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Dr. Saltzman:

I am a 25 year old male. I have been to psychologists, neuropsychiatrists, etc. a number of times since a pseudo-suicide attempt from when I was 20 (the purpose of the overdose was to force myself into some sort of treatment for other issues). I find myself unable to open up and be honest with mental health providers or doctors.

This particular medium of discussion does provide me with the opportunity to ask a question that has held me back.

On all outward appearances, I have a good life. Respectable job, stable, and self sufficient. My larger concern, however, is some of the thoughts that go through my head. Often, my thoughts seem to be outside of my control and beyond what any "sane" person would think about. I know that they are not normal, but fear being committed if I divulge them to a psychologist. There in lies my question. What are the rules... I know/feel that I need some form of treatment, but I think that if I tell anyone some of the things that flow through my head I could be committed or heavily medicated.

Could you elaborate on the legal responsibilities of a psychologist and the concept of confidentiality?

Norm D. Pleum



Dear Norm D. Pleum--

As you may know, my office is in Todos Santos, Mexico, not in the United States. Since I do not practice in the U.S., my knowledge on the matters you raise may not be totally up to date. That said, as far as I know, a licensed psychologist in most U.S. states has a positive responsibility to report to the authorities any communication of a patient which the psychologist believes might indicate that a third person is in imminent and serious physical danger from the patient. For example, if you tell me that you feel like killing someone, and have been planning it, and if I begin to believe that you mean it seriously, and intend to carry out the killing, then I must report that to the police. Other than that special case, there should be total and complete confidentiality of anything you tell your doctor unless you specifically authorize the doctor to share it with a third person.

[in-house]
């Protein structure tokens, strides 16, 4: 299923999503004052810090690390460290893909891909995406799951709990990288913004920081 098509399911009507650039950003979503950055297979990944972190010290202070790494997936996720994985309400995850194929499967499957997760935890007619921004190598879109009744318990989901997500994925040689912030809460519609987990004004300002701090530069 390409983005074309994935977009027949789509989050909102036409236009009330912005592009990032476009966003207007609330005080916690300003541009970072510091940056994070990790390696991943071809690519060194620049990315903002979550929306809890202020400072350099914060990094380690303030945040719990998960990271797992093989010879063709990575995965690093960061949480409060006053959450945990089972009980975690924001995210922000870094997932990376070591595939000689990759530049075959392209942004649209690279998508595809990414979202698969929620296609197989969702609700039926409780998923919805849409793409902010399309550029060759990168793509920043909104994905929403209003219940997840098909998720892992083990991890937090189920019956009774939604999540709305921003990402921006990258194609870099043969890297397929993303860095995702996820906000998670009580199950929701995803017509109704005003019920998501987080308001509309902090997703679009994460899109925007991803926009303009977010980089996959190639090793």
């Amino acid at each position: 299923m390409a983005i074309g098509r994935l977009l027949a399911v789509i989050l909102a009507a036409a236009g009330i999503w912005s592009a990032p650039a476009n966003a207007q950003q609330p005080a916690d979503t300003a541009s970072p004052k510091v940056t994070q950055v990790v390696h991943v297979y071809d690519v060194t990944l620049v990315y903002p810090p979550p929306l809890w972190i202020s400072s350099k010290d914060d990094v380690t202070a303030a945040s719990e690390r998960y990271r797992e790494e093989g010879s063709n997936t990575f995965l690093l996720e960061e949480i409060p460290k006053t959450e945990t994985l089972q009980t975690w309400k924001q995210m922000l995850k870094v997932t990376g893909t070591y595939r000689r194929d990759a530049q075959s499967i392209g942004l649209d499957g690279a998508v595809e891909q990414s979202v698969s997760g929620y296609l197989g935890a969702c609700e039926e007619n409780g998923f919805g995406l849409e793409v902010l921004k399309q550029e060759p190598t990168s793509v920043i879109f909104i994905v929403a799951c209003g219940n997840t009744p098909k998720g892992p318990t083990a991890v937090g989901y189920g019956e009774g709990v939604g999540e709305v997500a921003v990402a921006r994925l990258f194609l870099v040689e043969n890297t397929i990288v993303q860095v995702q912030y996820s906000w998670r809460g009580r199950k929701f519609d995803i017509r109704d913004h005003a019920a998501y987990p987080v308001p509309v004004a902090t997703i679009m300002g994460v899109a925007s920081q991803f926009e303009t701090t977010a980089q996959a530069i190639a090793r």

As a patient, you have the right to inquire of your doctor what standards he or she uses in regards to patient confidentiality. If necessary for your peace of mind, you might ask the doctor to put this in writing in order to avoid any misunderstandings. And you can do this in the first interview so that you will not have to reveal your problematic thinking until you have the assurances you require.

The symptoms of disturbed thinking that you report indicate that you probably need treatment, and since you already know that anyway, I suggest that you seek professional help immediately. Without treatment, the kind of symptoms you mention almost invariably worsen, so please don't delay.

Occasionally a patient might have to enter a treatment facility against his or her will, but this is rather uncommon. In my experience, involuntary commitment happens only when the patient is frankly psychotic, and dangerous, in other words, when a patient is so far out of touch with consensual reality that he or she presents a real physical danger to oneself or to others. It seems clear from your letter, as well as your sense of humor, Norm D. Pleum, that this is not your state of mind, so I imagine it unlikely that involuntary commitment would happen to you. Most likely, you will end up receiving the care and help you need on a totally voluntary basis, and will be glad you are receiving it.

Be well.











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page last modified September 6, 2006



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